The next round of Trans-Pacific Partnership (TPP) agreement negotiations will take place from December 3-12 in Auckland, New Zealand, and it will be done with the same level of secrecy as the last 14 rounds. And like all of the previous rounds of talks, it will take place in a luxury venue, only this time in a high-end casino, that itself is embroiled in its own controversy over corrupt dealings.
As TPP talks trudge along with ever more Pacific nations participating in the meetings, our alarm over its intellectual property (IP) provisions has only grown. The IP language in this intricate trade agreement would harm users’ digital rights in profound ways, such as pressuring ISPs to become Internet cops and criminalizing the distribution of DRM-circumvention tools even for fair uses. It also attempts to protect temporary copies, against the logic of how the Internet works. The U.S. content industry has lobbied for this language just as they did with the SOPA and PIPA bills early this year. In doing so, they continue to demonstrate the same significant disregard for consumers as they did when they cooked up harmful provisions within those U.S. bills.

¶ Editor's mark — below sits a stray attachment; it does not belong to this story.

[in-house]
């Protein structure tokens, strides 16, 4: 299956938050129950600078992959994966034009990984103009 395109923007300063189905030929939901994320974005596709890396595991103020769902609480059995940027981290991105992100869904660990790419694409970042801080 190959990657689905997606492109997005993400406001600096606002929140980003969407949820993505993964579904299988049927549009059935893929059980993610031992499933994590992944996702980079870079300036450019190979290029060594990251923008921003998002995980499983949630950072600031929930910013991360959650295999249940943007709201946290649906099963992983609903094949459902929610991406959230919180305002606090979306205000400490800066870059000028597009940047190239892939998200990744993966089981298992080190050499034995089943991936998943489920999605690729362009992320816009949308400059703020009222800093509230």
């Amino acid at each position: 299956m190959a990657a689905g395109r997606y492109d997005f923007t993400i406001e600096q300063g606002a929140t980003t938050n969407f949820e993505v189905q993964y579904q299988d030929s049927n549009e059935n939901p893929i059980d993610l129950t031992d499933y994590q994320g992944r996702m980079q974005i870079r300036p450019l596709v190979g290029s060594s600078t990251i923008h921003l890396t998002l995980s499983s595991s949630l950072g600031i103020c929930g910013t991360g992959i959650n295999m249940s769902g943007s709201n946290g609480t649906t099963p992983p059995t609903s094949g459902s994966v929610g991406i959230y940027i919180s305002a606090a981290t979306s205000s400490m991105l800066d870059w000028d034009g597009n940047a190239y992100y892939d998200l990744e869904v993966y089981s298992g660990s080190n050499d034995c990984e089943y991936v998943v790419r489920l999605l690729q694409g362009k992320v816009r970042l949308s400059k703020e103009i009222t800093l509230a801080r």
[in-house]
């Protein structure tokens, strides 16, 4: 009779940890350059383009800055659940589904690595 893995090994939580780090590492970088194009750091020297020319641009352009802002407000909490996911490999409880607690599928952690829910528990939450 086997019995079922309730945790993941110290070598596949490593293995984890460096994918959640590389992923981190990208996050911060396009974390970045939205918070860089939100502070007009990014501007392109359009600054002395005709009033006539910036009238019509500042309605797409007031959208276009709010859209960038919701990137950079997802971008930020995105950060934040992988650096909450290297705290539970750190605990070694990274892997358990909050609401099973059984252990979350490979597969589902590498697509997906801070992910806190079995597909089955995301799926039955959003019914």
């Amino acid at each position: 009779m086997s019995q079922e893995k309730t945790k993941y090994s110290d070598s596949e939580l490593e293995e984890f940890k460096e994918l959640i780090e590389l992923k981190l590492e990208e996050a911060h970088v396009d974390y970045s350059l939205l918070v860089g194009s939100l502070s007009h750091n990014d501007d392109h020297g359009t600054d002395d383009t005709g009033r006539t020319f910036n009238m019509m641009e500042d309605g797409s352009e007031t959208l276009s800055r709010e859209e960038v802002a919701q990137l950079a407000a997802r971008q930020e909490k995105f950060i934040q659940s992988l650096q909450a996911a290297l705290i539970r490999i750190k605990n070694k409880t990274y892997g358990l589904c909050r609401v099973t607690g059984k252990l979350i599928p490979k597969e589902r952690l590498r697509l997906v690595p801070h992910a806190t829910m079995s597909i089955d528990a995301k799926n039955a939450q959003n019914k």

The TPP is one of many venues that powerful content groups like the MPAA and RIAA use to pressure governments into legally institutionalizing their unbalanced control over culture, art, and information at the expense of the public. The text remains under tight wraps and all we know about its contents come from leaked drafts. But public interest groups are continuing to fight the secrecy. Several local and international organizations will be at the negotiations putting on events for civil society groups and trade delegates. InternetNZ is putting on an music festival and EFF, along with InternetNZ and KEI, is hosting a Digital Rights Camp for Asian-Pacific organizations.
The number of countries involved with TPP continues to grow, and there is no indication that its expansion will slow any time soon. Last month, Canada and Mexico joined the agreement and both will be represented at the next round in December. However, they joined as “second-tier” negotiators, which means that they will have to agree to sections negotiated over the previous 14 rounds of talks without even seeing the text in advance. As more nations join the talks, it is likely that newcomers will be unable to alter or have a say over any of the language that has already been drafted or agreed to by consensus by the negotiating states.